What primordial radioactive nuclides (isotopes) still exist in the Earth’s crust? To figure that out, we might need to know the original abundances of various nuclides in the matter that now makes up the Earth’s crust. I haven’t found good data on that. But it’s pretty easy to calculate what the abundances would have to have been.

I’ll show a way to do the calculations, using a spreadsheet. You can check my work, if you know at least a little about spreadsheets. I used LibreOffice (which you can get for free), but other spreadsheets applications like Excel are similar. Note that I’m not an expert spreadsheet user, and I’m not going to try to do this the best way, or to make it pretty.

Here’s the end result:

(Click here for a full-size image.)

Here’s how to make it. First, define a few “variables” to use in later formulas:

- Avogadro’s number: The number of atomic mass units (u) in a gram.
- The Earth’s crust’s mass. I couldn’t find a simple answer to this, but I don’t need it to be very precise. It’s “less than 1% of the Earth’s volume”, so I’m going with 0.5% of its mass, or 3.0×10^25 g.
- The age of the Earth: I’ll use 4.54 billion years.

Now, make a table of the nuclides that might be of interest. Of the thousands of nuclides that exist, only a few have a half life that is in the interesting range (somewhat less than the age of the Earth). You can get them from a list of “nuclides by half life”, such as this one: <https://en.wikipedia.org/wiki/List_of_radioactive_isotopes_by_half-life>.

The first three columns of the table (Element, Isotope mass number, Half life) must be entered manually. The remaining columns are calculated by simple formulas.

#### Number of half lives elapsed

The age of the Earth, divided by the half life. In cell D8, type the formula “=$B$5/C8”. Then copy the formula to the remaining cells in column D. One way to do that is to click on the cell to select it, then drag the lower-right corner of the selection box down over the rest of the cells in the column.

#### Fraction remaining

The reciprocal of (2 to the power of the number of half lives elapsed). E8: “=1/(2^D8)”.

#### Number of original atoms needed

The number of atoms you’d have to start with, for there to be just one left today. The reciprocal of the previous column. F8: “=2^D8”.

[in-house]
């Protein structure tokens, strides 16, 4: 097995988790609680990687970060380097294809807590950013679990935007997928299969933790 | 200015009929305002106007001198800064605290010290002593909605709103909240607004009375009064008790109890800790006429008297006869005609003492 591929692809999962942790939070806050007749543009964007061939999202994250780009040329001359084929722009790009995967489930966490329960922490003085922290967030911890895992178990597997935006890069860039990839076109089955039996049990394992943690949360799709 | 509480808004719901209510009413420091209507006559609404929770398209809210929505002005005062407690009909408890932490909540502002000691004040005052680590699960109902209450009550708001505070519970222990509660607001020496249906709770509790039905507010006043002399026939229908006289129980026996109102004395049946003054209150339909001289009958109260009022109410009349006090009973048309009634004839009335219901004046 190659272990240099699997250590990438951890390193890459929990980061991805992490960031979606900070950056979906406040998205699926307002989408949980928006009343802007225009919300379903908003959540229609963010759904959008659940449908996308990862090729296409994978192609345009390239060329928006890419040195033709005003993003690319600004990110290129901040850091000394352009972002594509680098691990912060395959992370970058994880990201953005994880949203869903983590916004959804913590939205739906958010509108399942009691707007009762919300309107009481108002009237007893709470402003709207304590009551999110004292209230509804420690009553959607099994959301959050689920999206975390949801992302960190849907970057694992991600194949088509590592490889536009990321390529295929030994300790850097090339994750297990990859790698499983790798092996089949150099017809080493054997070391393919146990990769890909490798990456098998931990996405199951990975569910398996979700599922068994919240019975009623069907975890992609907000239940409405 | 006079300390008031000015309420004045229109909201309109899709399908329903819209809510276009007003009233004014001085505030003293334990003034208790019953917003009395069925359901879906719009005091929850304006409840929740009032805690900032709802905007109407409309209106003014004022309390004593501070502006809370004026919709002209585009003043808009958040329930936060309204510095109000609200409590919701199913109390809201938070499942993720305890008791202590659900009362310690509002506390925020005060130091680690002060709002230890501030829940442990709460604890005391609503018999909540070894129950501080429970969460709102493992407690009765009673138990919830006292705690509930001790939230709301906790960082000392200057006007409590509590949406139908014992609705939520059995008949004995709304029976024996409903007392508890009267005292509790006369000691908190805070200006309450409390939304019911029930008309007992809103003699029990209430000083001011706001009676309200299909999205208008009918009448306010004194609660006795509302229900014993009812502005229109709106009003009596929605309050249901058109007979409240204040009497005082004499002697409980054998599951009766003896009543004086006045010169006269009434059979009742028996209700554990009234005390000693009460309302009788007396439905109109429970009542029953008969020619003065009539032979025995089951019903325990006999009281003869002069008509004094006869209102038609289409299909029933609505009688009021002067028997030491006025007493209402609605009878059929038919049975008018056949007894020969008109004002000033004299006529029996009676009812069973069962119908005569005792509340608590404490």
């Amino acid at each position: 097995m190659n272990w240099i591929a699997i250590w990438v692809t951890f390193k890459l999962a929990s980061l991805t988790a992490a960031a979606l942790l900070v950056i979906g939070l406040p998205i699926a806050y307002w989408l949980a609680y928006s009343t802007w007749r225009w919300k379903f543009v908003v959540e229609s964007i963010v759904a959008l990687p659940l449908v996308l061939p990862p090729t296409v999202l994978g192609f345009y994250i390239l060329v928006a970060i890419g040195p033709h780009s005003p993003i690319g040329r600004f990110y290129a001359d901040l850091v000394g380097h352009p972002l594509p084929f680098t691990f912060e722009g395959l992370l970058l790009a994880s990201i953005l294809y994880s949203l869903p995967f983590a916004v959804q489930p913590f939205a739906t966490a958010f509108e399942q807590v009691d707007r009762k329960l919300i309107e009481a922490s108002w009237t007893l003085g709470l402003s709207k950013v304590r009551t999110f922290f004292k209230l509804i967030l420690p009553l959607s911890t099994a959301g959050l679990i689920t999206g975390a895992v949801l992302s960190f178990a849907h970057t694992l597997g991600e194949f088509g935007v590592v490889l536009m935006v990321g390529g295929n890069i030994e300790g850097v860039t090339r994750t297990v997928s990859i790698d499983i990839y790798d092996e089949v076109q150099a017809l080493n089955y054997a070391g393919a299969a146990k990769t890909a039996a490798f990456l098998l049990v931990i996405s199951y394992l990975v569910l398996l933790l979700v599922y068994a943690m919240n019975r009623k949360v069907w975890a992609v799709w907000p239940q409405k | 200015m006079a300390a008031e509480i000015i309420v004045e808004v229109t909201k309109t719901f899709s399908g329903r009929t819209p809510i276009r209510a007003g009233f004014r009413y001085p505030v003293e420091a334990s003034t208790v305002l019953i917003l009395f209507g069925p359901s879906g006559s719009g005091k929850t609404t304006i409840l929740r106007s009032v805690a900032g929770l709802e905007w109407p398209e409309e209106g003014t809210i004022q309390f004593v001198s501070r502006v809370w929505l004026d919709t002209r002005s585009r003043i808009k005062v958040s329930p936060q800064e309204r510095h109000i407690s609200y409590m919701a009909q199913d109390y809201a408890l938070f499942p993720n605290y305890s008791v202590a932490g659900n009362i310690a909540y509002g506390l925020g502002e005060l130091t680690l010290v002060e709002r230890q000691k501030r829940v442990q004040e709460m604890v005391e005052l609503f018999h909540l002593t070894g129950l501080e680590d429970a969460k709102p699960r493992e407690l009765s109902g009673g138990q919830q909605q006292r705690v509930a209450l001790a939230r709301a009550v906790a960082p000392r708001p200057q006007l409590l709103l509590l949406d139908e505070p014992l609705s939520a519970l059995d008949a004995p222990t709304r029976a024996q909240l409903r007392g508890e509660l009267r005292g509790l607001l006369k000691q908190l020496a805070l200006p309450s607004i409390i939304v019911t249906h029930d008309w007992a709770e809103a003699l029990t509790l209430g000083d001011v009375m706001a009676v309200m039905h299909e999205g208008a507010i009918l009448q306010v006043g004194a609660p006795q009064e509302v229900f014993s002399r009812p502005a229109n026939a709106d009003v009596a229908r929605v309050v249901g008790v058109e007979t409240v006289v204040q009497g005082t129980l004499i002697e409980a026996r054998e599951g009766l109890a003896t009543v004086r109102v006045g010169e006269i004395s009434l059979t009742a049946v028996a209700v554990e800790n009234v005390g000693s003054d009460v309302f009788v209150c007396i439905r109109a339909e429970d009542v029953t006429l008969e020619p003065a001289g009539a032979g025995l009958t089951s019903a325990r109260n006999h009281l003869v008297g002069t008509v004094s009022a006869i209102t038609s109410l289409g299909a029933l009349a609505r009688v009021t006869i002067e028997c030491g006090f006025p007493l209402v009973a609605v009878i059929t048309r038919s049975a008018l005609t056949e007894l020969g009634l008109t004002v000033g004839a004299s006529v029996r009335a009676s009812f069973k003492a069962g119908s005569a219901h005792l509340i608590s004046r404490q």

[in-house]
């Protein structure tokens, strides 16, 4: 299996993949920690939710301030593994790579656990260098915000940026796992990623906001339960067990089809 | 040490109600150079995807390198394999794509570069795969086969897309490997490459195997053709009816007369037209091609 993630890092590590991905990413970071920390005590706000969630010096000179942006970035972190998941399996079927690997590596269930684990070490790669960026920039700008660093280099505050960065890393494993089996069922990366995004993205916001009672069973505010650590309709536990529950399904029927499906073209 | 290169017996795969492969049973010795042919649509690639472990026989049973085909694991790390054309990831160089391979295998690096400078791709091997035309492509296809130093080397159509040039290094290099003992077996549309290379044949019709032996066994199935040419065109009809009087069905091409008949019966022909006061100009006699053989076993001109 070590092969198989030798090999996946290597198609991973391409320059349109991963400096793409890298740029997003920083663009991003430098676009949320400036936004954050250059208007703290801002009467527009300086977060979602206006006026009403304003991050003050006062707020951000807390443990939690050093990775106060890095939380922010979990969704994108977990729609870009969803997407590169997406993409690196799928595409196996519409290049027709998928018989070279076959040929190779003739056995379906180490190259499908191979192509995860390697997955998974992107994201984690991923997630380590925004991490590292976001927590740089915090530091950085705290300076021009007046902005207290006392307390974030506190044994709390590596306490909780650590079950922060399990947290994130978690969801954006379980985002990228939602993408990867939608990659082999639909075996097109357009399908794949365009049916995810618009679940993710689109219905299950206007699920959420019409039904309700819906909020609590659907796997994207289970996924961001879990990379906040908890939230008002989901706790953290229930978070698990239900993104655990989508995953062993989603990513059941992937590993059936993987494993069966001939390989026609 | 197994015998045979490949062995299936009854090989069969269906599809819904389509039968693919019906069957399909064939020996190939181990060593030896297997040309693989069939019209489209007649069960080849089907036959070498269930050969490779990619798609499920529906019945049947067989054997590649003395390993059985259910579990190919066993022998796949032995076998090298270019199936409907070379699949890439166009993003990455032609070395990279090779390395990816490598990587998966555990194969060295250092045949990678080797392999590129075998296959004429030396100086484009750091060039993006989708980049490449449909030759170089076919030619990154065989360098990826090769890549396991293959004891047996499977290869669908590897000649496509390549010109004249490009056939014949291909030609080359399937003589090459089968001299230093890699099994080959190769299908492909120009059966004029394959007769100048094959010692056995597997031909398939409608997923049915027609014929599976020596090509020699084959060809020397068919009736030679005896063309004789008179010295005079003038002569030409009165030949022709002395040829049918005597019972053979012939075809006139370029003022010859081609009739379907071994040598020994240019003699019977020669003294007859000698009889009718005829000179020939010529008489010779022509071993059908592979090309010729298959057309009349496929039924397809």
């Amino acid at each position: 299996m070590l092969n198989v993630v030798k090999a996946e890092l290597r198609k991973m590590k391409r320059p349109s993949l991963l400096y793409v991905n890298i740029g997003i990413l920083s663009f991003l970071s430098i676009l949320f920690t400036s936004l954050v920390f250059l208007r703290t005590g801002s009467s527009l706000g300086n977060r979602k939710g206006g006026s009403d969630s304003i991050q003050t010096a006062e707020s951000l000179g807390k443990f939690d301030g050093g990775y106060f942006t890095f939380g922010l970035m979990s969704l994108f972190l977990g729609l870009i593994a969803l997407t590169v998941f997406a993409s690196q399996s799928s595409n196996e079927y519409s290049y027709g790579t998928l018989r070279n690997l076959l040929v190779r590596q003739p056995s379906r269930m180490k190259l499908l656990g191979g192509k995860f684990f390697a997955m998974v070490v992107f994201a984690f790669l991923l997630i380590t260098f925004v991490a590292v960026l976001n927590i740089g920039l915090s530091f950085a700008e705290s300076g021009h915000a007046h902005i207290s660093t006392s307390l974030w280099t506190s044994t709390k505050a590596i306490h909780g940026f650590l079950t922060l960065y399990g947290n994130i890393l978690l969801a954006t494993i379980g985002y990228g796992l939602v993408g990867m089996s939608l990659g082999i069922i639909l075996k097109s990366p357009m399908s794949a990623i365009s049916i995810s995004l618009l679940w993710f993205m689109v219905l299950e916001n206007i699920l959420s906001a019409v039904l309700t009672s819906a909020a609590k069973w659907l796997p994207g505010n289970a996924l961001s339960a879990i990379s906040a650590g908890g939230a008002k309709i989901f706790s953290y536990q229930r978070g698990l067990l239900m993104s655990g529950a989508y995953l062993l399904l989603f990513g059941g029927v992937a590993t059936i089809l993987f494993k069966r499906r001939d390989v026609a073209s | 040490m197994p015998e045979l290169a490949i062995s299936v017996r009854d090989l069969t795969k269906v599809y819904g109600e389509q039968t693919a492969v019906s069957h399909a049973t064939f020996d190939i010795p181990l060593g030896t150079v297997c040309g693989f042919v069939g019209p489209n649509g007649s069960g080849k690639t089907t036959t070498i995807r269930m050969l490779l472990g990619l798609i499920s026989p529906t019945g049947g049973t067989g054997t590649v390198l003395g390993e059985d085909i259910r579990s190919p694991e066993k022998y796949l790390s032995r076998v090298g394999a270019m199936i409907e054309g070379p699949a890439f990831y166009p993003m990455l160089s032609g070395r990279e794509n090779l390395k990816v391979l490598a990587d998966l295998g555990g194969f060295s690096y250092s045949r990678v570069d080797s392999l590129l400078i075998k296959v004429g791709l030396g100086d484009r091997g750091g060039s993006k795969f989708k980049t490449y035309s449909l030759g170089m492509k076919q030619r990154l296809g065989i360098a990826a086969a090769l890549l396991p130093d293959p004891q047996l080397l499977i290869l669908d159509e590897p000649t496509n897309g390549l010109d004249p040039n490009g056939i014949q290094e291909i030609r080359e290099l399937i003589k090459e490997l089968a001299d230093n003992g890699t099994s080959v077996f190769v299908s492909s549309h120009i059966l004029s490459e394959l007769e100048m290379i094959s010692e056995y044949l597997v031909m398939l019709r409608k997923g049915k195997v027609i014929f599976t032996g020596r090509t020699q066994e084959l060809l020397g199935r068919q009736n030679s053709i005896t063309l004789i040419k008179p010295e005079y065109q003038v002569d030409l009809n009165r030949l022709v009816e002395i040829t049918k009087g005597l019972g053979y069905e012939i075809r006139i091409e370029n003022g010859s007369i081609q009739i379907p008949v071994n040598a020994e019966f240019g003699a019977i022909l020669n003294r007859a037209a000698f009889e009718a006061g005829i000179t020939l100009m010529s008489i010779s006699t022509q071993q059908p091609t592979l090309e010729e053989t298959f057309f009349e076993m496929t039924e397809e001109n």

#### Original mass needed (u)

The mass of the atoms counted in the previous column, in atomic mass units. G8: “=F8*B8”.

#### Original mass needed (g)

The previous column, converted to grams. H8: “=G8/$B$3”.

#### Abundance in Earth’s crust needed

The previous column, divided by the mass of the Earth’s crust. I8: “=H8/$B$4”.

If the number in the last column is greater than 1, then we would need to have started with more than one Earth in order for there to be any atoms remaining. The numbers get big fast. For example, we would have had to start with over a billion Earths made of solid uranium-236, for there to be one atom of it left today.

There are just three intermediate nuclides, which might still exist but be hard to detect: samarium-146, plutonium-244, and niobium-92.

Samarium-146 and plutonium-244 are sometimes considered to be extinct, but they definitely still exist on Earth in tiny amounts, and I believe that both of them have been successfully detected.

Niobium-92 is the strange one. The required initial abundance I calculated is in the ballpark of what the actual initial abundance probably was, which means there could literally be just one or two atoms of primordial niobium-92 left in the Earth’s crust. Or zero. Or a few hundred. But no more than that. It’s definitely not detectable.